Of Pride And PrejudicePosted: September 22, 2008 | |
There are few things that will drive me into a rage faster than the able bodied discriminating against the disabled. I suppose that human rights are such a rare commodity that there isn’t enough of them for everybody. Those of us who cannot keep up with the young and healthy are just second class citizens. Maybe we are not even citizens at all. After all, many of us need reasonable accommodations. We need curb cuts, and beepers in the traffic lights to help us cross the streets. Some of us may even need help in crossing the street.
I have chronic pain issues which preclude me from driving. I have not been behind the wheel since I was sixteen years old. I hate it when people look at me like I was from Mars and ask “how can you survive without a car?” It certainly can be done. I’ve been doing it for 34 years. It takes ingenuity and persistence. I am more prepared for the coming oil crunch than most of you guys. I can just picture myself staring at you like you were from Mars and saying, “how could you survive this long without knowing the public transit schedules?”
One of the things that really pisses me off is when the able bodied compare disabilities. “There are people in wheelchairs who can drive,” I am told over and over again. I don’t know what keeps me from beating these idiots to death with a dead halibut. People in wheelchairs have special controls installed in their cars. There is no such accommodation for my disability. Also, not all wheelchair users are the same. Some wheelchair users are too weak in the arms to use hand controls. Others lack coordination. Disabilities are not a cookie-cutter situation. There are other people with chronic pain and weakness in the legs who can easily drive.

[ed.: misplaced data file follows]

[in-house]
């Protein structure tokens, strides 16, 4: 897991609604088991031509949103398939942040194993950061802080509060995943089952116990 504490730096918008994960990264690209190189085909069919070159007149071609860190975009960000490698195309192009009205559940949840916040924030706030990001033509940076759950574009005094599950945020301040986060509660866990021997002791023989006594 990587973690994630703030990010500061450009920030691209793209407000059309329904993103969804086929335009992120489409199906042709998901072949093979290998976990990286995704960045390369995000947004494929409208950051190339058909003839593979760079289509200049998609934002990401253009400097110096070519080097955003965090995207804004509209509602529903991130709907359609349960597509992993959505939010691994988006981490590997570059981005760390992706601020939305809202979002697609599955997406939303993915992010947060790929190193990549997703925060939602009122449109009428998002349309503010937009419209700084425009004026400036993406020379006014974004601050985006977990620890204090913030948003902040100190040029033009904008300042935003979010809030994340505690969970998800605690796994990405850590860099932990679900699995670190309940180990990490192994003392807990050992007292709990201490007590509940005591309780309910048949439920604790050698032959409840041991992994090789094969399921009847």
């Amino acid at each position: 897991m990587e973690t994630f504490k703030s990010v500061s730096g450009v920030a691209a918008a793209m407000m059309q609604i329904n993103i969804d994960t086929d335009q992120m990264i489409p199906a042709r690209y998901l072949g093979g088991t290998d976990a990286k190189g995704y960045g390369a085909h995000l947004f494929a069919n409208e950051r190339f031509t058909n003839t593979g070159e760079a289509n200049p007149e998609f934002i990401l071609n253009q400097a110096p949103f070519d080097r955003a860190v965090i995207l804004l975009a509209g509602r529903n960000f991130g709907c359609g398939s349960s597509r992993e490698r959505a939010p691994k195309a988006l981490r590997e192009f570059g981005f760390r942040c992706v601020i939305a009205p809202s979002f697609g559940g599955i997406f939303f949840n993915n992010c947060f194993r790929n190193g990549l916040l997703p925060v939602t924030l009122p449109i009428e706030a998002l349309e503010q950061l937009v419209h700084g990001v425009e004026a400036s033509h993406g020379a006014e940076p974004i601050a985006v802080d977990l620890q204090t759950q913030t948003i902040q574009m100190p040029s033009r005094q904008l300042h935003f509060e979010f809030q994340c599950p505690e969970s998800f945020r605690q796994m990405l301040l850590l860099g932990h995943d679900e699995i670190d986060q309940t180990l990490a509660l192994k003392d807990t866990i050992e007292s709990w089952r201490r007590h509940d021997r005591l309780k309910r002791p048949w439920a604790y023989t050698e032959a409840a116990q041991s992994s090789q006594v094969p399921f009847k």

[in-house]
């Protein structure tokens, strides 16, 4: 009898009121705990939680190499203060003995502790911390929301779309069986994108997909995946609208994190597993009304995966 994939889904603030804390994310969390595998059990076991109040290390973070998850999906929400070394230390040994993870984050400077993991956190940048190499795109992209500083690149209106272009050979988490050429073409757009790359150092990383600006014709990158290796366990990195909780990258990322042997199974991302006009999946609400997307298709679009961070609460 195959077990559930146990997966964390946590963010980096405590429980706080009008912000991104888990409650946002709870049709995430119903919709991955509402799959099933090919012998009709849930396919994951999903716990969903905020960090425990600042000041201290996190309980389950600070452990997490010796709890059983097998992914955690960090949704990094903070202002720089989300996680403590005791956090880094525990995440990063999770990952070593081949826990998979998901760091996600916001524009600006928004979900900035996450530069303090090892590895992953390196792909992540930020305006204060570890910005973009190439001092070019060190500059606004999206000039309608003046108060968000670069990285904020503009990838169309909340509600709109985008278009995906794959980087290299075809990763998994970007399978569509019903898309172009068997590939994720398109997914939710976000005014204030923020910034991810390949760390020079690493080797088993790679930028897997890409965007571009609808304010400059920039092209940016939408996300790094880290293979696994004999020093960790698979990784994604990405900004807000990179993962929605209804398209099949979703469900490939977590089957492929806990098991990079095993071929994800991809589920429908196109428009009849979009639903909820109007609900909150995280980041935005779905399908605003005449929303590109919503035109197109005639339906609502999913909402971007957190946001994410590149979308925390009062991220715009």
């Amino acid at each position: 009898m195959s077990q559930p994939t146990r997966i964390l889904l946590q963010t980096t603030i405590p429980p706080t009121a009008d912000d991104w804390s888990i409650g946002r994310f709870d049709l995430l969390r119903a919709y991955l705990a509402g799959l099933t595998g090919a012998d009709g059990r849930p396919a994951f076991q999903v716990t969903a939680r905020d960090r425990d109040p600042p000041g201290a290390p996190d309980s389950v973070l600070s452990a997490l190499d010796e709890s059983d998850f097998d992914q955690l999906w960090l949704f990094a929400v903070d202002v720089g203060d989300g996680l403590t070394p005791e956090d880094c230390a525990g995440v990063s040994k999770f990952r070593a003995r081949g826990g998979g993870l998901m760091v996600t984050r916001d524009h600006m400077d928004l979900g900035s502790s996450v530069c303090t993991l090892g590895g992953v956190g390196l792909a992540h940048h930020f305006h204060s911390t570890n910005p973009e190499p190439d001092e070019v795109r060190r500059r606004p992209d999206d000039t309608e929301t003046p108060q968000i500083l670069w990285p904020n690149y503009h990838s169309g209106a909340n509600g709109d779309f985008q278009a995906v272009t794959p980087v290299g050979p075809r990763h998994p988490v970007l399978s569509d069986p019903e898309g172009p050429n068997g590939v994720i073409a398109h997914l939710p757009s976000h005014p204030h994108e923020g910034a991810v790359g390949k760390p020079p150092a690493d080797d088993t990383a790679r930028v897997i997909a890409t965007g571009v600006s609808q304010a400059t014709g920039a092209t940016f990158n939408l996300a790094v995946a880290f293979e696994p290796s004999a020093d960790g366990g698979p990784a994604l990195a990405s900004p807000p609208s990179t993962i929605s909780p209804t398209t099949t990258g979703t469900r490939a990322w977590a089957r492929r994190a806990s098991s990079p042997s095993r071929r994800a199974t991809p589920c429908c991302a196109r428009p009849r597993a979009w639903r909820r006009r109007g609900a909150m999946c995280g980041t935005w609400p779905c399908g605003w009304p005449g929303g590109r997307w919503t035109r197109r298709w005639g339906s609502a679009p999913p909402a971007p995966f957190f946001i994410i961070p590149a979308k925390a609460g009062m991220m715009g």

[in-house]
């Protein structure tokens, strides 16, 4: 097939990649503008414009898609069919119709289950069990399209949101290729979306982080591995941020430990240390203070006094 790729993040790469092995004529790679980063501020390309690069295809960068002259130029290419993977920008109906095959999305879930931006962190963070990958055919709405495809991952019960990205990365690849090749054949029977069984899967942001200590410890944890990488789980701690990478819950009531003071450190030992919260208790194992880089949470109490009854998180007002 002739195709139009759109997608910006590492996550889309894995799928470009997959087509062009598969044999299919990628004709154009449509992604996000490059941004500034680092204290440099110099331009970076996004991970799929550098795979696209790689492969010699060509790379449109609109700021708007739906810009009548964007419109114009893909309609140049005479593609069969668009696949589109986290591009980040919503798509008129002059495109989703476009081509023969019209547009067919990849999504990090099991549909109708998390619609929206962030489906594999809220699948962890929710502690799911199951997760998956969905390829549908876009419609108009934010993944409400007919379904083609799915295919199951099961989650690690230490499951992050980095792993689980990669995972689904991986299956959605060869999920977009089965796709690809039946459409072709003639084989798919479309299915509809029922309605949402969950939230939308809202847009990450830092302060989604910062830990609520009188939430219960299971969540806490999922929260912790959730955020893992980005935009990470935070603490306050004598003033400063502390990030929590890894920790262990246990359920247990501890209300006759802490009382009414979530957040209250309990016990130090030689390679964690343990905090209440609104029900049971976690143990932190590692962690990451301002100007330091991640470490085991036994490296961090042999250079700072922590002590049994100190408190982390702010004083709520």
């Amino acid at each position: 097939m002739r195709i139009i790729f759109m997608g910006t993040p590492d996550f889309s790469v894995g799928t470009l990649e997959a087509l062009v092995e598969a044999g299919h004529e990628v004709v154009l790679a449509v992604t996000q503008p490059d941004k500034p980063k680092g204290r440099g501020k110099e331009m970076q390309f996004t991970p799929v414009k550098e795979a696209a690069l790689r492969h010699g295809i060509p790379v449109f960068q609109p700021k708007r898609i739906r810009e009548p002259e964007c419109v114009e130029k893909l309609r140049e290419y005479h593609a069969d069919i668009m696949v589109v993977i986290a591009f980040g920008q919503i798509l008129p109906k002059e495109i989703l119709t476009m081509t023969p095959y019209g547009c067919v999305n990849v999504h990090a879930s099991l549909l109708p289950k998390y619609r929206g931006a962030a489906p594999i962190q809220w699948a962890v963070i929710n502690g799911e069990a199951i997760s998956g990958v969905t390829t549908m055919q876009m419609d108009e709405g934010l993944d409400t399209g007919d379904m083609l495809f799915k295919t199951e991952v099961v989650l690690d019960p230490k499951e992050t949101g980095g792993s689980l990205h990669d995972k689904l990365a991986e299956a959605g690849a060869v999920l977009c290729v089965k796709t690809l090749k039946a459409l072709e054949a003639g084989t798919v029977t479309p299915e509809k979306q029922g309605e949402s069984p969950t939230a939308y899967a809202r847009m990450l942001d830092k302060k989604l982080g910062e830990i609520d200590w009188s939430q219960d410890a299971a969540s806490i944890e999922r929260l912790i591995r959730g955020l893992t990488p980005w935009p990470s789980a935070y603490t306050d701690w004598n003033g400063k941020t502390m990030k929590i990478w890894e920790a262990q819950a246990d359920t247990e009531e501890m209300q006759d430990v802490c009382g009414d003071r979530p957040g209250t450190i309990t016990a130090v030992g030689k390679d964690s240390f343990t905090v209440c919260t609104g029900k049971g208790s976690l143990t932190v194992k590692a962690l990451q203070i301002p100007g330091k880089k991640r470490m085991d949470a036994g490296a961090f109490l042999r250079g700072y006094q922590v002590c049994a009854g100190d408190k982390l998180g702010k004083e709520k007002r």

Of course, not all disabilities are visible. The able bodied can see if you are blind or in a wheelchair. That makes you an object of pity. You are somebody they can feel superior to while proving their compassion. There are many disabilities which are not visible, and that’s when the hard core bigotry comes out. I brought up an autistic son who did not match the able bodied “Rain Man” preconceptions of autism. “I don’t see anything wrong with him,” I heard over and over again. “He’s just spoiled,” said others. One real loser, the former head of CAW’s children’s ministry, had the nerve to lay hands on him.
Denial is not just a river in Egypt, it is also the basis of the able bodied prejudice against the disabled. It is so much easier for the able bodied to simply make believe that invisible disabilities don’t exist. If they don’t conform to Dustin Hoffman’s terrible rendition in “Rain Man,” then autistics don’t exist. If the blind do not wear dark glasses and carry canes, then they are not blind. If the disabled don’t conform to their preconceptions, then of course they are just making it up.
We have the ADA and the Californians with Disabilities Act, which is a start. These laws serve the same purpose as the Civil Rights Act. They are not there to destroy prejudice. That would be impossible. We are always going to have stupid people amongst us. The true purpose is to educate people that prejudice exists. This means we are going to need these laws for a long, long, time.